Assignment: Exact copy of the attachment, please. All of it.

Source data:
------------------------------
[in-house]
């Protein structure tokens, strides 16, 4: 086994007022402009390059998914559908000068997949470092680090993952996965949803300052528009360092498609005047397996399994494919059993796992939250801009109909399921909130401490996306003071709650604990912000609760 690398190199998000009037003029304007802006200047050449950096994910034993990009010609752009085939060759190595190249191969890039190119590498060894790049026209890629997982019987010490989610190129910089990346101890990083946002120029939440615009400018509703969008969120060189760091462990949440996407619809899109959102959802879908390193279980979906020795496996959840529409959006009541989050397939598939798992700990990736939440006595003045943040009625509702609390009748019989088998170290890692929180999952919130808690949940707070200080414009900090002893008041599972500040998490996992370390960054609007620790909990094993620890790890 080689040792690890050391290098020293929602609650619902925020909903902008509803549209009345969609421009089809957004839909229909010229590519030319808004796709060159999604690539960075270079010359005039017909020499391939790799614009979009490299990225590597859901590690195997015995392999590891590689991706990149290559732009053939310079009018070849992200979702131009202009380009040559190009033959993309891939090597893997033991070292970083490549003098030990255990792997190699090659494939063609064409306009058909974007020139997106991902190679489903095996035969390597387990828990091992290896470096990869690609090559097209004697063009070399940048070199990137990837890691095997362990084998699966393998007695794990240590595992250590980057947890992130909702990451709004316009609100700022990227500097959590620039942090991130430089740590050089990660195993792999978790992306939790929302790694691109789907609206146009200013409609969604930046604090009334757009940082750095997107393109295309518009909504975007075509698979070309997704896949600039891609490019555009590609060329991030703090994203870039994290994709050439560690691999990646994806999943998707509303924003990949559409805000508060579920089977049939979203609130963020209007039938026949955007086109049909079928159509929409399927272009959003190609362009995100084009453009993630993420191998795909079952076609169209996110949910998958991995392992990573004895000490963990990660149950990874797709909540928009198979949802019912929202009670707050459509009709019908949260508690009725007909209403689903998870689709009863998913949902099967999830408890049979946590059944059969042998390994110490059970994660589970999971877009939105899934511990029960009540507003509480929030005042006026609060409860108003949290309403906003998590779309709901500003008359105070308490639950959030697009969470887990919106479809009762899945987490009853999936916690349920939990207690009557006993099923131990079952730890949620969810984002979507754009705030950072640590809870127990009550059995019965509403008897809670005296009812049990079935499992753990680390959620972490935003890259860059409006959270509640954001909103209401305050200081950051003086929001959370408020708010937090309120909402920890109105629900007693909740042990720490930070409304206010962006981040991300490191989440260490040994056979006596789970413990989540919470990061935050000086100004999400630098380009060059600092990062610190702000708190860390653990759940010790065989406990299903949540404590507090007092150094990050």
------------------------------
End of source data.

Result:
[in-house]
């Protein structure tokens, strides 16, 4: 086994007022402009390059998914559908000068997949470092680090993952996965949803300052528009360092498609005047397996399994494919059993796992939250801009109909399921909130401490996306003071709650604990912000609760 690398190199998000009037003029304007802006200047050449950096994910034993990009010609752009085939060759190595190249191969890039190119590498060894790049026209890629997982019987010490989610190129910089990346101890990083946002120029939440615009400018509703969008969120060189760091462990949440996407619809899109959102959802879908390193279980979906020795496996959840529409959006009541989050397939598939798992700990990736939440006595003045943040009625509702609390009748019989088998170290890692929180999952919130808690949940707070200080414009900090002893008041599972500040998490996992370390960054609007620790909990094993620890790890 080689040792690890050391290098020293929602609650619902925020909903902008509803549209009345969609421009089809957004839909229909010229590519030319808004796709060159999604690539960075270079010359005039017909020499391939790799614009979009490299990225590597859901590690195997015995392999590891590689991706990149290559732009053939310079009018070849992200979702131009202009380009040559190009033959993309891939090597893997033991070292970083490549003098030990255990792997190699090659494939063609064409306009058909974007020139997106991902190679489903095996035969390597387990828990091992290896470096990869690609090559097209004697063009070399940048070199990137990837890691095997362990084998699966393998007695794990240590595992250590980057947890992130909702990451709004316009609100700022990227500097959590620039942090991130430089740590050089990660195993792999978790992306939790929302790694691109789907609206146009200013409609969604930046604090009334757009940082750095997107393109295309518009909504975007075509698979070309997704896949600039891609490019555009590609060329991030703090994203870039994290994709050439560690691999990646994806999943998707509303924003990949559409805000508060579920089977049939979203609130963020209007039938026949955007086109049909079928159509929409399927272009959003190609362009995100084009453009993630993420191998795909079952076609169209996110949910998958991995392992990573004895000490963990990660149950990874797709909540928009198979949802019912929202009670707050459509009709019908949260508690009725007909209403689903998870689709009863998913949902099967999830408890049979946590059944059969042998390994110490059970994660589970999971877009939105899934511990029960009540507003509480929030005042006026609060409860108003949290309403906003998590779309709901500003008359105070308490639950959030697009969470887990919106479809009762899945987490009853999936916690349920939990207690009557006993099923131990079952730890949620969810984002979507754009705030950072640590809870127990009550059995019965509403008897809670005296009812049990079935499992753990680390959620972490935003890259860059409006959270509640954001909103209401305050200081950051003086929001959370408020708010937090309120909402920890109105629900007693909740042990720490930070409304206010962006981040991300490191989440260490040994056979006596789970413990989540919470990061935050000086100004999400630098380009060059600092990062610190702000708190860390653990759940010790065989406990299903949540404590507090007092150094990050």